Friday, July 17, 2009

All are bored

All aboard, all aboard, join me on the jolly blogger...I have...erm...stuff to tell...

Remember the synopsis for my latest project? Well, today I rewrote two thirds of it!

I was happy with some elements of it, mainly the beginning, I think I have strong beginnings because I always visualise the characters and their entrance into the story really vividly: I see my stories almost cinematically, so when I write them - the stories themselves - it is just like describing a film, the way I describe a scene with my paints, breaking it down into its composite parts: that part there may appear green but it is actually a visual illusion, achieved by pixillating many shades of blue and yellow. See?

Okay, so it sounds utter guff when I make that analogy, but the point is, I'm a strong starter. Ring any bells?

Well, I know I want to do something really exciting with the narrative for this novel, but before I can get creative I need to have a solid linear narrative in my mind to work with. Something that is believable, engaging, stimulating, moving, and has that most important of things, emotional truth.

If my synopsis/plot outline isn't believable or moving, how can I expect the novel to be? I work from the standpoint that if you start with the finest ingredients, you make for great food, and great food makes for happy eaters! Ah, enough of the analogies. Are you keeping up there on the poop deck?

Well, I have a plot outline and a synopsis I'm happy with - for now. I'm making a tentative start with writing, that is to say, I've allowed the creative flood gates to open now and any snippets of dialogue that come to mind can be given passage. Toot toot!

Writing novels and painting pictures are similar processes: they both work on a principle of thirds. There's a rule in painting that you don't split the canvass in two by sticking a big object smack in the middle, you have to draw the eye in and around the painting. It's that way with novels. I think of painting a lot when I'm developing plots. And I don't think the plot has to be amazingly convoluted. If you have a good story it's a good story, no matter how many twists or turns it has - tell that. Woman the sails!

Also (Bored yet? I'm on a roll here guys, you might want to pause for tea - and might I suggest a chocolate hobnob? Yes, you may take two...) I think if you have a solid and engaging story which is quite simple, you can add interest, twists and turns by how you choose to reveal that story, through the narrative. Narrative is tricky - it's such a slippery word, means many different things - does anyone fancy a post about narrative with their next cuppa?

Writing isn't always plain sailing, and if you're struggling let me know - I'll fire some useless analogies your way, and if I can help I will - but when the sea's calm and the wind's at your back, it can be the most liberating journey, and the view is sublime.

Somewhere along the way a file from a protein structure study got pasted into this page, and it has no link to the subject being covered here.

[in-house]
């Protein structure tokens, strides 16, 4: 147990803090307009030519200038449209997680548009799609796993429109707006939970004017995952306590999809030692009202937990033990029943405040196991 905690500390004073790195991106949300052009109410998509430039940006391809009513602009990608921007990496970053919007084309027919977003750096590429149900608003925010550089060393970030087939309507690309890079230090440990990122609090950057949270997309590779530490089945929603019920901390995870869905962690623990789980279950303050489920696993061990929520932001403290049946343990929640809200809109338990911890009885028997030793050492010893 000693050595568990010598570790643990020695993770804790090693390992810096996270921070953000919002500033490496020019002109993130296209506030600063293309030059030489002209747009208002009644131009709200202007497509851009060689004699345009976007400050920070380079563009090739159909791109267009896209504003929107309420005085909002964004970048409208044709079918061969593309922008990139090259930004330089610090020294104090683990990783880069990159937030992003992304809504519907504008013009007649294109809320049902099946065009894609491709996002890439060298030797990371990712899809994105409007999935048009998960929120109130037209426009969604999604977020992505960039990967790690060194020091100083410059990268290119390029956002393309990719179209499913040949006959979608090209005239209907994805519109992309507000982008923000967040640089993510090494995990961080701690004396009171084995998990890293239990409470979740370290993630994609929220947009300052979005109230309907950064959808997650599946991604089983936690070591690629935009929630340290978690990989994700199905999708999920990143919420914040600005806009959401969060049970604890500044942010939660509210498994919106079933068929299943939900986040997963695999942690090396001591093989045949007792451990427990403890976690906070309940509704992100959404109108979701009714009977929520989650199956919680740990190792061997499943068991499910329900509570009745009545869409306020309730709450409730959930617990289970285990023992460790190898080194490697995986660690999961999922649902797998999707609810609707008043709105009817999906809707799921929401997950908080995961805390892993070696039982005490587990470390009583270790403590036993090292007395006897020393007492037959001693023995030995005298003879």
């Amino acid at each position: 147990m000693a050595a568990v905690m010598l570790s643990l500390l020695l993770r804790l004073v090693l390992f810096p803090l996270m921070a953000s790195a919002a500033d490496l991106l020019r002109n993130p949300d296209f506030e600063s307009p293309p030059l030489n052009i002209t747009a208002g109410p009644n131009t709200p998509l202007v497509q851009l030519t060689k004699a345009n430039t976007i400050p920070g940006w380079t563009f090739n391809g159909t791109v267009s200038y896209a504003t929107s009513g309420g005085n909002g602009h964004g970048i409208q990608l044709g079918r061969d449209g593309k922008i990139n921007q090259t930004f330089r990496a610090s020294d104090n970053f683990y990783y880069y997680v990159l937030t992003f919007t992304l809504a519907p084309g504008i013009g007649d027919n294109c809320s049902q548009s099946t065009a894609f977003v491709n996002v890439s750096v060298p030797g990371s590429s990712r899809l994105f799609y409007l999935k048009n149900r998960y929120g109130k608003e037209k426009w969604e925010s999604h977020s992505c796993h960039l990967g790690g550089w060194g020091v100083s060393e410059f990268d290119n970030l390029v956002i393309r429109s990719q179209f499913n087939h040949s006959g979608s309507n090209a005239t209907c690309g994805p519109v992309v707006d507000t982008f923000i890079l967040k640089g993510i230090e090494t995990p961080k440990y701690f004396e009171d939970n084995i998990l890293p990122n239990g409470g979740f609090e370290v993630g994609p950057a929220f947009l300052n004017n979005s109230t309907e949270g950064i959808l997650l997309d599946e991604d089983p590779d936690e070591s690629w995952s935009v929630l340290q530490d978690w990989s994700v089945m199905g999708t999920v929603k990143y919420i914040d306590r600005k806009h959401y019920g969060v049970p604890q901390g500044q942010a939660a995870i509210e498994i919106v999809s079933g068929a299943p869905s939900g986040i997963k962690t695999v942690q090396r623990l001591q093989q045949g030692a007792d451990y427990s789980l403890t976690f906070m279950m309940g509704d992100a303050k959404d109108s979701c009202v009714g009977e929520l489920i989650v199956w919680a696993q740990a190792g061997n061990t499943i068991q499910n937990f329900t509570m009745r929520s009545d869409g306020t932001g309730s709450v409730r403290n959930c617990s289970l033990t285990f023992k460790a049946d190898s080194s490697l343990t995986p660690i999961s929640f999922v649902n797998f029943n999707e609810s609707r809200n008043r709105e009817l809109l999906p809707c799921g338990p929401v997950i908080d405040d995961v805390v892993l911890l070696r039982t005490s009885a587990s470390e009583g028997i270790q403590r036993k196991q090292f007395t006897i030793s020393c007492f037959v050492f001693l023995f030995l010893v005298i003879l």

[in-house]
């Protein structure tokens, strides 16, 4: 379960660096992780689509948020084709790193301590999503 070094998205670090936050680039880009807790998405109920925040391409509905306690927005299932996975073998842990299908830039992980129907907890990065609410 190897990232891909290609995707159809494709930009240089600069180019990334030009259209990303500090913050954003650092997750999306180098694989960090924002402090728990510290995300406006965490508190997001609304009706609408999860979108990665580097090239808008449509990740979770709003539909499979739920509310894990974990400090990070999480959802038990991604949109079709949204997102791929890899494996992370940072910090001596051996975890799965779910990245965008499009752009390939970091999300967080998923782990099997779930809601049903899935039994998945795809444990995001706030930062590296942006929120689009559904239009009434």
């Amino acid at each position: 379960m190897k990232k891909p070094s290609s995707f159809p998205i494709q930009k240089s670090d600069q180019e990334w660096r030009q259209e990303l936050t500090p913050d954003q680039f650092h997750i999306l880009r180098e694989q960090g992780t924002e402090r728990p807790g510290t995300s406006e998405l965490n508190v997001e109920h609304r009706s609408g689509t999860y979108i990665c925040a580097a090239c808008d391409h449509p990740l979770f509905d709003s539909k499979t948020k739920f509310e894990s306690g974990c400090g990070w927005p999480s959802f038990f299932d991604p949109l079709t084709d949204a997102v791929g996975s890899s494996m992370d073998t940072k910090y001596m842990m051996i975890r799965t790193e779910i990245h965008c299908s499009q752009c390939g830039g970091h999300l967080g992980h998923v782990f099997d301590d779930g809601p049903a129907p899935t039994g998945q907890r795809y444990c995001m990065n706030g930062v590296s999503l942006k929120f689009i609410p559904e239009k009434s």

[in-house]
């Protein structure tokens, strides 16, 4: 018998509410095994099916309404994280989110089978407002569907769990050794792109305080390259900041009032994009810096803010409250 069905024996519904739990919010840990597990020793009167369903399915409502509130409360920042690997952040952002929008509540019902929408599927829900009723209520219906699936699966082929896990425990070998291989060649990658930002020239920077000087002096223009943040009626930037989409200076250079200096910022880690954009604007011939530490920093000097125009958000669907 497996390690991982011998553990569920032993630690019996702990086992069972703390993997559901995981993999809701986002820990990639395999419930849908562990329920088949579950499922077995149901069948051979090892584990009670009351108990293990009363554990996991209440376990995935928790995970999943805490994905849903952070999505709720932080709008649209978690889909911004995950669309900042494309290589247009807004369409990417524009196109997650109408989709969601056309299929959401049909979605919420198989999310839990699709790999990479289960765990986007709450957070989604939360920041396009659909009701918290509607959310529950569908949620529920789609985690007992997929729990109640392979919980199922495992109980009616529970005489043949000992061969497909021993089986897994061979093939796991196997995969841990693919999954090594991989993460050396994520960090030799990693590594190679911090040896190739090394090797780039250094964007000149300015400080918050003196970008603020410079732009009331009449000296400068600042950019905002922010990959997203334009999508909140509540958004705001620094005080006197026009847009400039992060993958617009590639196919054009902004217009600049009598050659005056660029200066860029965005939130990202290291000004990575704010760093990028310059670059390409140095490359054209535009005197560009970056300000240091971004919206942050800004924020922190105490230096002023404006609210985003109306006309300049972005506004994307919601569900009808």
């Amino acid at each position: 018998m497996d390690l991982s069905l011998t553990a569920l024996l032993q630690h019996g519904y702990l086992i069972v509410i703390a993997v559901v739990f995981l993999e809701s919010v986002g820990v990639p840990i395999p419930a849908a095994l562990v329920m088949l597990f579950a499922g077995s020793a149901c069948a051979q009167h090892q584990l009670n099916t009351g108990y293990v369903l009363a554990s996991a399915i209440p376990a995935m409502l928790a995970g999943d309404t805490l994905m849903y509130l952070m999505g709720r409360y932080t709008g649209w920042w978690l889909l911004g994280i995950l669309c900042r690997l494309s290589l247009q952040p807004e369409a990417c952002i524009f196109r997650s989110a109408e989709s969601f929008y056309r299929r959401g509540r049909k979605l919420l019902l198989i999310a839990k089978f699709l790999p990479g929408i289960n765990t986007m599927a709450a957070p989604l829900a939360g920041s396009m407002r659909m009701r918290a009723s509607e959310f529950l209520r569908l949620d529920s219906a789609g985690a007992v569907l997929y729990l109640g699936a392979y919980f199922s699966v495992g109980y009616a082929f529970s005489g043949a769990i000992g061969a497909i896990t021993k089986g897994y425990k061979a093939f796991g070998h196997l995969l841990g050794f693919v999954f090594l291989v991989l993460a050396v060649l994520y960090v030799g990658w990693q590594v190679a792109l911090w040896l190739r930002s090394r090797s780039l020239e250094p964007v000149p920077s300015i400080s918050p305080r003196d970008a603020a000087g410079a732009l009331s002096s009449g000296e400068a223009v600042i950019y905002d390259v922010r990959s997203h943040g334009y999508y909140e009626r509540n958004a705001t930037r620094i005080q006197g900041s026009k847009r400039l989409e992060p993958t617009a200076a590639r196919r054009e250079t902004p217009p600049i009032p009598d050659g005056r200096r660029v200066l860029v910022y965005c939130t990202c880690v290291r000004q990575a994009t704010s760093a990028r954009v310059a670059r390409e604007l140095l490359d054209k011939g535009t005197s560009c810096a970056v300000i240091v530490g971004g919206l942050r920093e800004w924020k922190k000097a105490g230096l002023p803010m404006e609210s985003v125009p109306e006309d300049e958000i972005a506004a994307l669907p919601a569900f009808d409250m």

You may depart, I hope you had a pleasant voyage!


Andrea said...

The painting and writing analogy is a pretty apt one, I think!

It's interesting to read about other people's writing processes - all the best with it!

Thanks for your comments and compliment about the poems on my blog. Some of them were fairly early attempts and different from what I do now, but I thought I'd post a mixture of them.

Rachel Fenton said...

I think it's good to show how you've grown and progressed as a writer.

Even if you don't think what you wrote was good, it is good in the sense that it's made you push yourself to write better!

And I always see something good in someone else's writing - even if I have to read between the lines to find it, and I like your stuff - what bit I've read - very Victorian, just like Rossetti.

Group 8 said...

You paint too?! talented girl!

I feel positively windswept after that. And there are hobnob crumbs in my hair...

Good luck with the writing now!

Rachel Fenton said...

Hey, cheers,
d'you know who said biscuits come on strings? me neither, but they're right!

Nothing like a bit of entertaining framing to make the humdrum look like proper art!

Lori said...

It seems to me like a great idea to imagine your characters entering the scene like in a movie. I'm gonna try that. I am also working on a new book's plotline, and that might be helpful.

And I have never heard of that "principle of thirds", but it does sound right to me. It's like "wow, of course, I should have known that". I feel so much smarter, now. And I cannot wait to see how much smarter I look in the eyes of others, when I start commenting on how some photograph is not respecting the principle of thirds!

Rachel Fenton said...

Lori - Glad to have been of use. As for looking smarter I have one word - allude!

Andrea Eames said...

I'm not sure how I feel about being on the poop deck.

Rachel Fenton said...

Well, 'shiver me sides', good of you to hop on board - and I hope it gave you a smile - bet you're glad you're going overseas on a plane :)

Valerie Storey said...

Congratulations! I've chosen you to be a recipient of the Premios Dardo (Top Dart) blog award. Please stop by my blog to pick up your award to read the acceptance rules. Thanks so much for your excellent posts.

Rachel Fenton said...

I am honoured, Valerie - many thanks. I'd just like to rabbit...and of course, all my wonderful fans...:)